As noted above,  there are energy efficiency requirements to qualify for the  Residential Clean Energy Property Credit. In particular, battery storage property must have a capacity of 3 kilowatt-hours or greater. More details on energy efficiency requirements can be found in the answer to Question 2 of IRS Fact Sheet FS-2022-40, available here.

            Certain labor costs can be included in calculating the Residential Clean Energy Property Credit. The IRS Fact Sheet FS-2022-40 says labor costs “properly allocable to the onsite preparation, assembly, or original installation of the qualified property and for piping or wiring to interconnect the qualifying property to the home” can be included.

             Any unused Residential Clean Energy Property Credit may be carried forward into future tax years, if the homeowner does not have enough federal income tax liability in the year of installation to take advantage of the full credit available for the project.

            You can claim the credit by filing Form 5695, Residential Energy Credits, with your tax return.


            EV Charging Station At Your Home

            If you own an electric vehicle–or plan to purchase one soon–you can qualify for another federal income tax credit if you install an EV charging station at your home.

            This credit exists thanks to the extension of a program known as the Alternative Fuel Refueling Property Credit, which is available to homeowners as well as for commercial property owners.

            Individuals who  use the EV charging station for personal use can claim a credit of the lesser of $1,000.00 or 30% of the cost of EV charging equipment and installation.
            On the off chance you also own business property and prefer to install a charging station at the business, there’s a tax credit available for that EV charging station, as well, and the amount is higher, but subject to certain other rules applicable to business tax credits under this same program.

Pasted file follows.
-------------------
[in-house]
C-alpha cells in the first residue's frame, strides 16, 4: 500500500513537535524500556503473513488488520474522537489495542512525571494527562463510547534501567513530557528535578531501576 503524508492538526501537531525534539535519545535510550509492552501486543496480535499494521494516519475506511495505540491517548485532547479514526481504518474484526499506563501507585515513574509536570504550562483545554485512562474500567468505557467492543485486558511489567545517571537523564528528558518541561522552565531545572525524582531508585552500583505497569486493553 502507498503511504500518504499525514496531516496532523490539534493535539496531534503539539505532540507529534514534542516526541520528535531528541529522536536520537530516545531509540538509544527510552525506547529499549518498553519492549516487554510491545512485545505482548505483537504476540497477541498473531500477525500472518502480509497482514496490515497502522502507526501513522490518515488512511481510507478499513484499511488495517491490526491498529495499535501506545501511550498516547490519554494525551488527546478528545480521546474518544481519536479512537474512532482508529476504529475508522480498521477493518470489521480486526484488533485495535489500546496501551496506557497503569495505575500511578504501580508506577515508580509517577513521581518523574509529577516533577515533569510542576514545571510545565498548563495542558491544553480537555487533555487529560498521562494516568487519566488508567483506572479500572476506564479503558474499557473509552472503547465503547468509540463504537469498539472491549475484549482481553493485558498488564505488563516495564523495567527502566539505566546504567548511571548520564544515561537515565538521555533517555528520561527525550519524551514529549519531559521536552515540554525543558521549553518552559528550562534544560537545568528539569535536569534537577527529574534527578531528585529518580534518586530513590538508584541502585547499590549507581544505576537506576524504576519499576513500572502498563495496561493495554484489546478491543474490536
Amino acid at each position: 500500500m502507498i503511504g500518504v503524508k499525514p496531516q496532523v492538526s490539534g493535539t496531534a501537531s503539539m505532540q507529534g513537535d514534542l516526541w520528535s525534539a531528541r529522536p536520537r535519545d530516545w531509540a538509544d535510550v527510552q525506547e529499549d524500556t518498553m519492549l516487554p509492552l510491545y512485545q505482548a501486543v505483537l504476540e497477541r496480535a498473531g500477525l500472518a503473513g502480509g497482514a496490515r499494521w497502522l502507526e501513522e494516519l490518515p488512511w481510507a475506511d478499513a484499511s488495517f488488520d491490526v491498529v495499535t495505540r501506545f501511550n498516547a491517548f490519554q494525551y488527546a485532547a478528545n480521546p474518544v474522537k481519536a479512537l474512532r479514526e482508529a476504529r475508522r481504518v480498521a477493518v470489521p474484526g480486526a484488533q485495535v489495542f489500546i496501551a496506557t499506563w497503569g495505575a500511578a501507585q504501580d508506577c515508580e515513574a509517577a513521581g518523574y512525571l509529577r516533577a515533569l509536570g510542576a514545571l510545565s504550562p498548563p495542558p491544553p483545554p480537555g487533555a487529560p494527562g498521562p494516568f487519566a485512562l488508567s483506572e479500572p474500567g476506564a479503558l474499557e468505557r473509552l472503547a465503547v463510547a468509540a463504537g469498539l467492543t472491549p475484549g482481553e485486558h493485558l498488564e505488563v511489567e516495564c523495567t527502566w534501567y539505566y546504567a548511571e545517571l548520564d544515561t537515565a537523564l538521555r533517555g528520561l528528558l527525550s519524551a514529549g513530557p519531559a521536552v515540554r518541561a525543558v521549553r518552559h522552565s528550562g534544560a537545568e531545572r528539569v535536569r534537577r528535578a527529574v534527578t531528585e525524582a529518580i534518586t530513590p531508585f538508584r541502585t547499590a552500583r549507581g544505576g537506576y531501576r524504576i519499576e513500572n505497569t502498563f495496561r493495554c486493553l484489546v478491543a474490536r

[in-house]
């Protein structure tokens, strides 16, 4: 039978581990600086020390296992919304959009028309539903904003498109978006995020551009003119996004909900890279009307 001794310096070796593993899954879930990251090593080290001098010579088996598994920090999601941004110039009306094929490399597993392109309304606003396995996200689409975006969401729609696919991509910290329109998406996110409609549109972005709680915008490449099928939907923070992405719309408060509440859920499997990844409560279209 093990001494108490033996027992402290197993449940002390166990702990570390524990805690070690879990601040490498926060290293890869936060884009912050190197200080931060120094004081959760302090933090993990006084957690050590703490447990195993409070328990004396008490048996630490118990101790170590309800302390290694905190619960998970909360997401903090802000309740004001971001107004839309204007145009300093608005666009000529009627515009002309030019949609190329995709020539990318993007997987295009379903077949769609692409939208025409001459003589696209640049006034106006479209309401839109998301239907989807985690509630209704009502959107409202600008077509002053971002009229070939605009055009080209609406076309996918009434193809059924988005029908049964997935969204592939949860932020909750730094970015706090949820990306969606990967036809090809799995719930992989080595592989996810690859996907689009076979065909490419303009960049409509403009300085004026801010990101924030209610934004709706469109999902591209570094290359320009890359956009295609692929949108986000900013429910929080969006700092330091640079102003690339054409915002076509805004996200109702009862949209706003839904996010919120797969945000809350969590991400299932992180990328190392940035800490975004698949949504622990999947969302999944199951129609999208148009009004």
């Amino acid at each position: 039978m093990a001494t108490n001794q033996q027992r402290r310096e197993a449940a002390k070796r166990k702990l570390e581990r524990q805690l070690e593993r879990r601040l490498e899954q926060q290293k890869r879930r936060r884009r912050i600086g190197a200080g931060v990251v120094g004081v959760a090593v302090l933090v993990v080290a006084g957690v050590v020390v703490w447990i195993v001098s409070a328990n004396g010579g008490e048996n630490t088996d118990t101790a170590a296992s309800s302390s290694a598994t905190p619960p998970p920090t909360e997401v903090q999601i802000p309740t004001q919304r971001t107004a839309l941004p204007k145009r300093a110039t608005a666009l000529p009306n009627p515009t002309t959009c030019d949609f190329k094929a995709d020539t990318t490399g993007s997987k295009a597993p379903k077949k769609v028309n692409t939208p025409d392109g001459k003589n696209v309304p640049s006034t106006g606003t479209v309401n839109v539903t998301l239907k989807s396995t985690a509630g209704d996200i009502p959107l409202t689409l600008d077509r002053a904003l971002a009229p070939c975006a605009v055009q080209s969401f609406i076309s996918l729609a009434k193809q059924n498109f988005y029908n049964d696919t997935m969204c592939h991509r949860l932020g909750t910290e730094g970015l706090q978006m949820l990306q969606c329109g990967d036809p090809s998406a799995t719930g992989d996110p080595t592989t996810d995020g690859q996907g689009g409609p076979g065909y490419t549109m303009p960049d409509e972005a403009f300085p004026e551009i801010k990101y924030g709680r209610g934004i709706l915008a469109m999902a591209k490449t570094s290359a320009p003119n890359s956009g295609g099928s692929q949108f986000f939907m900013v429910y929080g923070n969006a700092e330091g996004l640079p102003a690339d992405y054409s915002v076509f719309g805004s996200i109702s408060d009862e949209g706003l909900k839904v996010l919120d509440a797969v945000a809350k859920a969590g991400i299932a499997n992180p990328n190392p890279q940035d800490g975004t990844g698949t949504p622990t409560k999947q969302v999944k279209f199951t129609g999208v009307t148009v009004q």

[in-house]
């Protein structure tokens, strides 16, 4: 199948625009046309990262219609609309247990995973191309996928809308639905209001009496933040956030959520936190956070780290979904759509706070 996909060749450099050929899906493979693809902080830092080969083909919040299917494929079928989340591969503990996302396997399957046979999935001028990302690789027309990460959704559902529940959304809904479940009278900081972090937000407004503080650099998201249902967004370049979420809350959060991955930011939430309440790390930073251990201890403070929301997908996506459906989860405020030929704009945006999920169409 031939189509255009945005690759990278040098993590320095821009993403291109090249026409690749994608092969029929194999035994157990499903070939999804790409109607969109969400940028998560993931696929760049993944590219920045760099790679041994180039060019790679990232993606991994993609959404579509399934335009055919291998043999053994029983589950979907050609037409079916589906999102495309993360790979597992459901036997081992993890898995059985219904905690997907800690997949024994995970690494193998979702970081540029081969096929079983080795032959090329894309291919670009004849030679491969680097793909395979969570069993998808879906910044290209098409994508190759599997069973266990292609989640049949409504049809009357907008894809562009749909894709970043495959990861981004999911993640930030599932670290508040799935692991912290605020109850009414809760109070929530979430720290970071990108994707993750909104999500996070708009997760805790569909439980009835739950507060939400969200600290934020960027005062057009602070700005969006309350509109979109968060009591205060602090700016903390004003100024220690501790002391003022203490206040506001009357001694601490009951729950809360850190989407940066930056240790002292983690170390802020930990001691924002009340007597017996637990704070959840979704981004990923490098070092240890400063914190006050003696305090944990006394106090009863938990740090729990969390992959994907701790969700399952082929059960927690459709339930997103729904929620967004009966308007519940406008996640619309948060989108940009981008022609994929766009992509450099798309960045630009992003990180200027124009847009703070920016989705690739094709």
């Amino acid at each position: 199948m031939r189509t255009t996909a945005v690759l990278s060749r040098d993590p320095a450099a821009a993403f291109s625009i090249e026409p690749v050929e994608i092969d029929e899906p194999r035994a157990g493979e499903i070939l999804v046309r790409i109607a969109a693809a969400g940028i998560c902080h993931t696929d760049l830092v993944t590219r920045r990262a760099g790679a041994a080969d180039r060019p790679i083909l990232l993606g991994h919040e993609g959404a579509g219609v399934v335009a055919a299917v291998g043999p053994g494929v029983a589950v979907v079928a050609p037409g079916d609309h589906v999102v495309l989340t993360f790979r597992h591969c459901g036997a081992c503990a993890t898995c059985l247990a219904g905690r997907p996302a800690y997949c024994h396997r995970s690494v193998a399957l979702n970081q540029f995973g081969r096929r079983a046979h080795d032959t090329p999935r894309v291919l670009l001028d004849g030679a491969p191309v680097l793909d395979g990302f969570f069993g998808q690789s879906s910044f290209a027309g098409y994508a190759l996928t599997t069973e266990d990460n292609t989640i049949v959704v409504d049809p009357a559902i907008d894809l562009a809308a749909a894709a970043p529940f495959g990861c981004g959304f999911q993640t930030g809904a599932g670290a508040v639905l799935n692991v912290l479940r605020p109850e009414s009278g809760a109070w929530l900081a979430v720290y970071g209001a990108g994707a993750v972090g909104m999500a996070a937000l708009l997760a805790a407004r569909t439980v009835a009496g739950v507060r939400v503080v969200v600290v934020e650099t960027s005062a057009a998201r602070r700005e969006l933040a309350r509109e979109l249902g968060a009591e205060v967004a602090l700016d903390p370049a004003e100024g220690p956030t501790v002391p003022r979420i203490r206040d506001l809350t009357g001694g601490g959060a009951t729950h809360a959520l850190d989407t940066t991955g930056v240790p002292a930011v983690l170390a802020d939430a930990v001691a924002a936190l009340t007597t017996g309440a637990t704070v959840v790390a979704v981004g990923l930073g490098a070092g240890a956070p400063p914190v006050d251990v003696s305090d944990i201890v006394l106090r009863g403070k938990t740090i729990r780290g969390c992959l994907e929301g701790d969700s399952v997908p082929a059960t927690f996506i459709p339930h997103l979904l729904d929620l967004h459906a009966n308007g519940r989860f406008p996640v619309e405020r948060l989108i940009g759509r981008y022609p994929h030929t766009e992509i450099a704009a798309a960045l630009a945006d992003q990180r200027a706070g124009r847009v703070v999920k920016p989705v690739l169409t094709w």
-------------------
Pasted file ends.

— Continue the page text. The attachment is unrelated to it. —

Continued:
You claim the credit by filing Form 8911 with your federal income tax return. Details available here.


            Credits for ENERGY STAR / Zero Energy Ready Certified New Homes

            If you’re planning to build a new custom home and want it to be ENERGY STAR Certified or Zero Energy Ready Certified, you may have a negotiating tool with your general contractor, since the builder may qualify for a sizable tax credit under Section 45L.

            Section 45L credits are available to the builder of new homes that meet one of the two certification requirements:

                • ENERGY STAR Certified Single Family Home ($2,500 tax credit to builder)

                • Zero Energy Ready Home ($5,000 federal income tax credit to builder)

              The details of this program are beyond the scope of this article, since the credits go to the builder. We will be working on resources on this program with content for builders and will add a link here to anything new we publish. For now, to learn more visit: https://www.energy.gov/eere/buildings/45l-tax-credits-zero-energy-ready-homes.

              In Closing

              For renters and for homeowners who can’t benefit from the federal income tax credits, a companion “rebate” program is expected to be put in place.

              At this time, the U.S. Department of Energy is reviewing state energy efficiency program plans. The Alabama Department of Economic and Consumer Affairs (ADECA) provides further information on the State Energy Program.  You can check ENERGY STAR’s Rebate Finder for updates, but for now, all that is available to Alabama are the tax credits described above.

              We will be sharing updates to IRA programs and tax benefits as they are released. Stay up to date.